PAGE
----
Is Rob Ford the Teflon mayor? After the past couple of months, you might have expected his approval rating to plummet. Instead, it’s gone up, and whether you like it or not, he’s positioned to take a realistic run at re-election next year. Edward Keenan explains why the Ford era might not be ending any time soon.
The poll results arrived last week, sending a thousand-volt charge to Toronto’s brain: Mayor Rob Ford’s approval rating is 47 per cent. Yes, his popularity has actually increased by five points since the last survey, which was taken in May. Reading the numbers, you could feel the message’s current running up your spine and frying your illusions of a just universe. Oh. My. God. You mean this guy could win again?
The answer is yes. Rob Ford could win re-election—even after his policy agenda was completely derailed by rogue councillors; even after his competence was put on trial in various ethics-related cases; and even after the reports that a video exists of him allegedly smoking crack cocaine led to a mass exodus of his staff and turned Toronto into an international laughingstock. And never mind that the alleged video appears to be connected to a massive police investigation involving gangs, drugs, and murder.
After all this, Ford could win again. The possibility is not a small one. His 47 per cent approval rating lines up with the 47 per cent of the vote he received in 2010.
You can try shaking yourself out of the stupor by noting that 47 per cent isn’t an especially impressive approval rating for a first-term mayor. (Mel Lastman and David Miller were well over 60 per cent at similar stages in their administrations.) As well, Ford doesn’t lead in any of the head-to-head scenarios against various (so far undeclared) individual rivals.
And yet, with seven or more candidates weighing their chances in a run against him (Olivia Chow, John Tory, Karen Stintz, Shelley Carroll, Adam Vaughan, Sarah Thomson, and Denzil Minnan-Wong—see this related story to assess their chances), the potential for Ford’s opponents to crowd in and split the vote seems all too real. He may be a spent force at City Hall, but among the electorate, the mayor retains solid appeal.
Let’s break down that 47 per cent. This latest poll by Forum Research—along with numerous other voter surveys this year—indicates that about 30 per cent of voters will never abandon him. That’s Ford Nation, an immovable object in the GTA political scene.
For many of us, that’s an almost unbelievable proposition. How could anyone prefer Ford to…well, anything? The answer is fairly straightforward. There’s a chunk of hardcore Ford supporters who really don’t care about mayoral competence, just low taxes (and maybe garbage pickup). Many are ideological conservatives (or libertarians of a sort), so disenchanted with the concept of local government that they don’t believe the city can do anything worthwhile with the tax dollars it collects.
Another sizeable cluster identifies personally with Ford. They think he is their kind of guy—an outsider, a loner, a thorn in the side of various pointy-headed establishment types. These folks believe that almost every problem Ford has faced is a result of dirty opposition tactics—a plot to bring him down because he threatens their power. It doesn’t much matter to them that Ford was born rich, to a powerful father, or whether he’s innocent or guilty of the misdeeds of which he’s accused. This personal identification with the mayor isn’t based on rational thought; it’s a gut-level decision that was made years ago and is now a matter of faith, immune to factual rebuttal. And, even after the spring of Ford’s discontent, there’s an additional 20 per cent or so of the citizenry who are willing to consider voting for him, and would probably prefer him to a leftist candidate.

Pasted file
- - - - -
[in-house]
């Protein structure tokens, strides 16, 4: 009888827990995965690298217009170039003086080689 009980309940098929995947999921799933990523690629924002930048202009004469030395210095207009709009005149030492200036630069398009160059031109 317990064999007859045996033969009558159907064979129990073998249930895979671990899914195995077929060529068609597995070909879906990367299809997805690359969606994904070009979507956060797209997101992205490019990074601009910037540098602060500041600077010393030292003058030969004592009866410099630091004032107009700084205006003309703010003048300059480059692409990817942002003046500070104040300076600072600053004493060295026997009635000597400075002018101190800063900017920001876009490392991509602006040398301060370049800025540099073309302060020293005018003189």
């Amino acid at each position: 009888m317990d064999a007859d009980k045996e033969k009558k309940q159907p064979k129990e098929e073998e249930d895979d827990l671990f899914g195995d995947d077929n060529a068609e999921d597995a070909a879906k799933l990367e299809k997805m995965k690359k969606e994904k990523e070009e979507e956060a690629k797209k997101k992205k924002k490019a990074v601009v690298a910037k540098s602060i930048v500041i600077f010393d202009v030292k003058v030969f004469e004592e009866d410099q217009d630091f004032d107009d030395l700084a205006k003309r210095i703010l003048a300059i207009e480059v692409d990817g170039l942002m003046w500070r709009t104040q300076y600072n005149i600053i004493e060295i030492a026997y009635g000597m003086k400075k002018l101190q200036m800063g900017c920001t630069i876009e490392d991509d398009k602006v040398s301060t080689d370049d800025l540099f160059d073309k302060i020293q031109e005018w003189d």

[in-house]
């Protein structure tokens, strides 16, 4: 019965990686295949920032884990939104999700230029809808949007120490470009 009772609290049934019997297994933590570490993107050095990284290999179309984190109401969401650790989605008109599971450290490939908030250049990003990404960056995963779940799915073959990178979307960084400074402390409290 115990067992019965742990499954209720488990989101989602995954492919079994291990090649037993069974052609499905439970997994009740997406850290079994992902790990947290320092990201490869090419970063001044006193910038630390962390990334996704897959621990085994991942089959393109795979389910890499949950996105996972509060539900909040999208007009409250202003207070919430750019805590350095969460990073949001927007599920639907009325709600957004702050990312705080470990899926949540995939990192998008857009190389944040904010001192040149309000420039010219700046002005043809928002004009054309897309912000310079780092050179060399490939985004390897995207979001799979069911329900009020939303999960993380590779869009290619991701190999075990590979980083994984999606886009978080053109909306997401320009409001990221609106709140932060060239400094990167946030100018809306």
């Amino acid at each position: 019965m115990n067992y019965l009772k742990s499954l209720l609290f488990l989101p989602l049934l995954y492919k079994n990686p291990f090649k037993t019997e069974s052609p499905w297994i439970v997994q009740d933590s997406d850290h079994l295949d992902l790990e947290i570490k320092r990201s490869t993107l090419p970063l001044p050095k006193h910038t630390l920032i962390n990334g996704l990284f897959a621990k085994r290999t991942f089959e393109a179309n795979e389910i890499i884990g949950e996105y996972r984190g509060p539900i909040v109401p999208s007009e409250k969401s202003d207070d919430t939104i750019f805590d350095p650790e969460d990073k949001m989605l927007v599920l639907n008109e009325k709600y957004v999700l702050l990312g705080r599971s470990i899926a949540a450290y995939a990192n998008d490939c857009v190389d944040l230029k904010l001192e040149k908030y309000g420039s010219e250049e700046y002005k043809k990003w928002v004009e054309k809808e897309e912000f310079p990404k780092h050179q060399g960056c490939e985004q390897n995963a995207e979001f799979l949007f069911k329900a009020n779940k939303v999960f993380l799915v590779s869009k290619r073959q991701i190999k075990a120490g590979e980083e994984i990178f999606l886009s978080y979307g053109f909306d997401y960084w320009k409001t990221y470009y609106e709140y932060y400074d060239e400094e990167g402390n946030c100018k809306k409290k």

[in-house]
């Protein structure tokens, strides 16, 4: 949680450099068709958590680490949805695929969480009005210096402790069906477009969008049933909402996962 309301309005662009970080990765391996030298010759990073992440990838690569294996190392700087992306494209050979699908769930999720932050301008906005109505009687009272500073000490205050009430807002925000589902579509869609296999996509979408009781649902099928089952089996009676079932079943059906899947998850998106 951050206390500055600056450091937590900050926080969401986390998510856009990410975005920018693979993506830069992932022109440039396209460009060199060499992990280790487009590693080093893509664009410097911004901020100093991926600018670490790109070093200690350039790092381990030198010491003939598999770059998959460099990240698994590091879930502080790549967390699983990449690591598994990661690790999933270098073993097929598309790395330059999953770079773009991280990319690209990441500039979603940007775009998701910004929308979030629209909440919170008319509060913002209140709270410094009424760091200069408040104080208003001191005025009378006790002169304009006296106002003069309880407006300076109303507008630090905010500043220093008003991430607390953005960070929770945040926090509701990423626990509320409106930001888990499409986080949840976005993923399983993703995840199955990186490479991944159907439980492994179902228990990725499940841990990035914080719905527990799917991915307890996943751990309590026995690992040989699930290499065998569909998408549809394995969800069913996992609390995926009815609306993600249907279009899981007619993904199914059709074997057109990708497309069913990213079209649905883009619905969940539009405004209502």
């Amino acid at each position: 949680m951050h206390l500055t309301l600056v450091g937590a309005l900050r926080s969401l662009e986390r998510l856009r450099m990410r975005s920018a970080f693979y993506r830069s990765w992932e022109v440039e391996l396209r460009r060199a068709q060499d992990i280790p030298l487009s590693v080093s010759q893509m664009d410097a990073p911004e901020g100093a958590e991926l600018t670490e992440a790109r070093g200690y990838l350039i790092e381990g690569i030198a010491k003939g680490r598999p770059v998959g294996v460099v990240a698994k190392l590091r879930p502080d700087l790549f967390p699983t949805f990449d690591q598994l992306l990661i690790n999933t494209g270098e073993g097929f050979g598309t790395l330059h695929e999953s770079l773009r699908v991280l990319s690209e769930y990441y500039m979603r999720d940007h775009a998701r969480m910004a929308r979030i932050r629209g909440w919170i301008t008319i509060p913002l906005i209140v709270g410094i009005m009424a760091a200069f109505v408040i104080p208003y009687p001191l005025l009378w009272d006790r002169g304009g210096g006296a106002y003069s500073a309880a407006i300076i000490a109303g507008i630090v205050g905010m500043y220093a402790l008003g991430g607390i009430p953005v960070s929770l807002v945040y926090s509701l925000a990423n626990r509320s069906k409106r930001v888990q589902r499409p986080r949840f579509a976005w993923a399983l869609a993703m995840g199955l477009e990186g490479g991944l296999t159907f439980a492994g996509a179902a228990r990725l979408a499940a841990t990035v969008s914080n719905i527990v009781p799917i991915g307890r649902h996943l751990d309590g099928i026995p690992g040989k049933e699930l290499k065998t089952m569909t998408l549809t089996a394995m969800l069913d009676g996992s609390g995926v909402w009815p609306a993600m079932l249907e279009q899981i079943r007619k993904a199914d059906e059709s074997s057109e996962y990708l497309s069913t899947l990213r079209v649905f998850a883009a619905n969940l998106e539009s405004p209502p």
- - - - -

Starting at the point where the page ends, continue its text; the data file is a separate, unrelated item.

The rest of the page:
These swing voters say they approve of the mayor’s performance in general terms. They may like Ford, and believe he’s been unfairly demonized, but they aren’t necessarily fans of everything he’s done and might change their voting preference depending on the final roster of candidates. They’re open to voting for a more effective alternative if they believe one exists. That’s where the potential votes for a Ford opponent can be found.
So we’re a city divided—about half of us regard the idea of Ford winning the next election as a zombie-movie nightmare, the corpse of his brain-dead ideology and political persona lumbering out of the grave to feast on us. But the other half—give or take a couple of percentage points—would prefer another four years of Ford to many of the other options.
So you want to beat Rob Ford? I’ll tell you how to beat Rob Ford: He pulls a knife, you pull a gun. He sends one of yours to the hospital, you send one of his to…wait, that’s not Ford. That’s how you beat Al Capone. Yet the line from The Untouchables springs to mind because it seems that Ford’s fiercest opponents hope to follow the strategy outlined in that movie. Just as Capone, the mobster, was brought down on charges of tax evasion, Ford’s opponents have hoped one of a series of personal scandals or procedural infractions would end the mayor’s career. God knows there have been enough opportunities to see how well that strategy works. Half the voters just don’t care. In fact, the scandal parade only makes him stronger in the eyes of some, hardening their conviction that even if he is a bit of a witch, he’s still the subject of a ridiculous witch hunt.